Posted on Sustainabilitank.info on April 13th, 2010
by Pincas Jawetz (pj@sustainabilitank.info)

The final list of candidates to the office of Secretary-General of the UNFCCC – as submitted by the March 31st, 2010 deadline:

Barbados has nominated Ms. Elizabeth Thompson,

Costa Rica has nominated Ms. Christiana Figueres,

Ecuador has nominated Ms. Maria Fernanda Espinoza,

Hungary has nominated Mr. Janoz Pasztor,

India has nominated Mr. Vijai Sharma,

South Africa has nominated MR. Marthinus van Schalkwyk,

and Pakistan has nominated  Mr.Tariq Banuri.

One of these three ladies and four gentlemen, will be charged with taking over the helm of UNFCCC from wherever Mr. Yvo de Boer will leave it on the eve of July 1, 2010. We wish the unlucky winner – GOOD LUCK!

———–

The great majority of these people are very well qualified and we are tempted to make the mistake of providing a first look at what an analysis of their chances when UN Secretary-General Ban Ki-moon sits down with this list and gets both-ears-full of advice from the 192 (or is it 194?) members of the UN, and the several hundreds of other would be helpers – from the UN staff, from International Organizations, from the NGOs, from the strong industry arm twisters (yes – there is a UN Global Compact that ranges from Coca Cola to heavy steel) and so on.

Let’s start!

The “North” has officially here just one name – Janos Pasztor from Hungary – all said he is from the North East. He is less of an affront to the G-77 then the previous two UNFCCC Chiefs that hailed from the Netherlands – a country very friendly to the South but geographically part of the UN North. Mr. Pasztor also has the inside track for another reason – he is the right-hand New York based Climate-man for UNSG Ban Ki-moon while having come to New York from the UNFCCC founding staff back in Bonn. We assume now that he and his staff will have to recuse themselves from the selection process. If the UN were to wish continuity – he would be the man – but will the 192 advise the UNSG to go for continuity? That is a very open question, as when the Copenhagen participants took their planes on the trip back home, they seemed to say that the process has changed, and it will revolve rather around that magic G2 + IBSA formula – (China, US) and (India, Brazil, South Africa) – to which the ALBA and others, including many members in what used to be the larger G-77 including the SIDS, had clear opposition.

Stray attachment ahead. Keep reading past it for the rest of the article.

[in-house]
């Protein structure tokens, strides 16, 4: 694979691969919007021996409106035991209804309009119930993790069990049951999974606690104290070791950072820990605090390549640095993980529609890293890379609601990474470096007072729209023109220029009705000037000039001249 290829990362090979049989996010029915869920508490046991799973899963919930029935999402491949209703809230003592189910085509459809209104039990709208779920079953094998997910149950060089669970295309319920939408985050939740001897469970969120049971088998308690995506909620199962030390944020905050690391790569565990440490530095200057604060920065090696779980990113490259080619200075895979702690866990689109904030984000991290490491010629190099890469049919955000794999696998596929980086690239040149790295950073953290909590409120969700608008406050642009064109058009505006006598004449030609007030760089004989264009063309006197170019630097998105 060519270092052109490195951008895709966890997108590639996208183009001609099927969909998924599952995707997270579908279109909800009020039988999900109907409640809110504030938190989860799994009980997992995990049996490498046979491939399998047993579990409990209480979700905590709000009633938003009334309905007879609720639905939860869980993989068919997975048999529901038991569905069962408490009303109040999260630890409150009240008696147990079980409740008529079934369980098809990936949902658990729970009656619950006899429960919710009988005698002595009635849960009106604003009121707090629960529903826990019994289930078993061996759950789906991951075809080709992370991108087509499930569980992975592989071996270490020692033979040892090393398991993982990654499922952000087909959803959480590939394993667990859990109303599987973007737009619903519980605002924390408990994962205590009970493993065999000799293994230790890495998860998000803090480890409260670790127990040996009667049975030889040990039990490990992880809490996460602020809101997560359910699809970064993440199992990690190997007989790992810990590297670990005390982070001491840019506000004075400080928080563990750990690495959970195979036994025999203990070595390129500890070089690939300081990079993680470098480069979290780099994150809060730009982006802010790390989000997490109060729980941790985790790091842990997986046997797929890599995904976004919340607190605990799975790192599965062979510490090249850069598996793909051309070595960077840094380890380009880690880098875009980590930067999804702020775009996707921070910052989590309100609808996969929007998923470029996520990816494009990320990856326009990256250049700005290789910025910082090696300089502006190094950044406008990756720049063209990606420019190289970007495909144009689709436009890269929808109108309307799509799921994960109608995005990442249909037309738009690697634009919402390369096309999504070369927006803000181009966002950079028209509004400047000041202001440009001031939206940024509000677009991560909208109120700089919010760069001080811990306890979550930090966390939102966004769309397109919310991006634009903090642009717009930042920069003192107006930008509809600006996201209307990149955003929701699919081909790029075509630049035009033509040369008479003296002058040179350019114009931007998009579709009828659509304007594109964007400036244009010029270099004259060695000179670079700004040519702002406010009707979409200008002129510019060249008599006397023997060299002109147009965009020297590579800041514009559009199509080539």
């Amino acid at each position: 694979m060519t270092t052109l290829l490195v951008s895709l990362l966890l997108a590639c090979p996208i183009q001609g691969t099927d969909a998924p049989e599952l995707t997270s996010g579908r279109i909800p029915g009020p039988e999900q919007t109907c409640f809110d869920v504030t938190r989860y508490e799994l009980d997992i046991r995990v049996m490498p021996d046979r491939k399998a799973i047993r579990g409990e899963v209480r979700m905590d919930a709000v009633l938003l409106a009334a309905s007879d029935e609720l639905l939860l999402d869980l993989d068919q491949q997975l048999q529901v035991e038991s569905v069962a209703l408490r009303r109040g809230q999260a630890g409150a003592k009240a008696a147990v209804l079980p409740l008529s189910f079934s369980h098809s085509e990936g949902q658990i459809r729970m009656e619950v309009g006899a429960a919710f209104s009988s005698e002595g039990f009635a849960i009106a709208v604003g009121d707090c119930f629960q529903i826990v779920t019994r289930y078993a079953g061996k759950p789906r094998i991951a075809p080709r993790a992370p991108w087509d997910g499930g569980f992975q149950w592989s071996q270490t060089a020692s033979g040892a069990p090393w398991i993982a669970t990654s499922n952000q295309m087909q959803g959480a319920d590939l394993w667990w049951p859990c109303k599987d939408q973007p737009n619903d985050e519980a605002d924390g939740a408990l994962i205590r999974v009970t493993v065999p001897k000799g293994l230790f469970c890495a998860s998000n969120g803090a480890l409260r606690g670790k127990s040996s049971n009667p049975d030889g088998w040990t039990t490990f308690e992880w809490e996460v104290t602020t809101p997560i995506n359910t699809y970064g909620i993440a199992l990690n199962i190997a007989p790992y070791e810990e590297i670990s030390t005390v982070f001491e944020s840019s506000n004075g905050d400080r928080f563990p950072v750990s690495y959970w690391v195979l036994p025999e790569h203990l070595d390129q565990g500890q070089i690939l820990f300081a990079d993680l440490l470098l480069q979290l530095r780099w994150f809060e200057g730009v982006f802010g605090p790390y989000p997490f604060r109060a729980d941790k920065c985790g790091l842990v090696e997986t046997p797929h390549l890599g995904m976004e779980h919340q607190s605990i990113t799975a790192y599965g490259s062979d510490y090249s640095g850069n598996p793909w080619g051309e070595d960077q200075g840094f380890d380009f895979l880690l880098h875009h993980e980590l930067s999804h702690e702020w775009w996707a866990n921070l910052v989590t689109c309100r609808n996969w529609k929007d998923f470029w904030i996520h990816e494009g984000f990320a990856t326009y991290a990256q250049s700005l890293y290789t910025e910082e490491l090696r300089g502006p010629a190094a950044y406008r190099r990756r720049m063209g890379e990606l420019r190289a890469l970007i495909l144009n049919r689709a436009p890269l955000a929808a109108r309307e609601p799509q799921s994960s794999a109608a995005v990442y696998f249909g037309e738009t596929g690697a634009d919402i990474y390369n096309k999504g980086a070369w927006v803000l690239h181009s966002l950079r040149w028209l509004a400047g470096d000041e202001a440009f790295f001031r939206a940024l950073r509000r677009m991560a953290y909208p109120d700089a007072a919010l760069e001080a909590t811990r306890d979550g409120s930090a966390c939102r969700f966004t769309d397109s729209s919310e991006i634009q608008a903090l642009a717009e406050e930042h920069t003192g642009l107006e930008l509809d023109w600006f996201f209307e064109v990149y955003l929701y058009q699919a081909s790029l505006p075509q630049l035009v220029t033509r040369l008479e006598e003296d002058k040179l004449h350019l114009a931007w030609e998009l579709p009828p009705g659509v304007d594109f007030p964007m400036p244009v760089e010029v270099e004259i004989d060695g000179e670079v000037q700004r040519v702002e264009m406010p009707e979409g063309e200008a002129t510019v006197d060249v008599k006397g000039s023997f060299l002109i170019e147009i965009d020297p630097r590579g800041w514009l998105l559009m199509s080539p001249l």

There is no G-2 member among the 7 finalists, that would have been impossible, but two IBSA – India and South Africa are there. Will the rest of the G-77 agree to be lead by one of the newly created Super-group of 5 major emitters? Add to this the proverbial opposition of Pakistan to India, and the fact that some may say that a Dutchman from the South is not really different from a Dutchman from the North – sorry to make this remark but we read some internal opposition in South Africa to the nomination of Mr. Marthinus van Schalkwyk – justified or not – we do not know – but that this will be an argument about his confirmation – we are sure.

Pakistani Tariq Banuri is another UN insider as he is head of the Sustainable Development desk of UN DESA. He took over a moribund organization after the Zimbabwe debacle caused by a South African Government slap on the Sustainability concept, and revived  somewhat the deliberations of that body. He even worked nicely with the Israeli deputy Chair of the CSD. Will now the G-77 say – wait a minute – can we finally put climate into Sustainable Development? Just an interesting idea for an aside. Uniting back Sustainable Development with the UN efforts on Climate Change could be a welcome synergy – balsam to the G-77.

This leaves us with Latin America and the Caribbeans who might be over-represented. They have three candidates.

Let’s see – Costa Rica and Ecuador will split the Latin American interest – and it explains why the third IBSA – Brazil – did not present a candidate at all. On the other hand, the appearance of Barbados on the list of 7 is quite interesting. Besides having a good candidate, that has a track record of interest and involvement in the topics at hand, it seems they figured that a CARICOM endorsement of 14 countries of the Caribbean enhanced to the full figure of 43 when it comes to AOSIS, might amount to the beginning of a pressure group based on suffering rather then power – yes, we all know, the Island States will be the first to go under because of global warming – perhaps they indeed should be allowed to pull these negotiations out from the UN mud they are stucked-in at present time.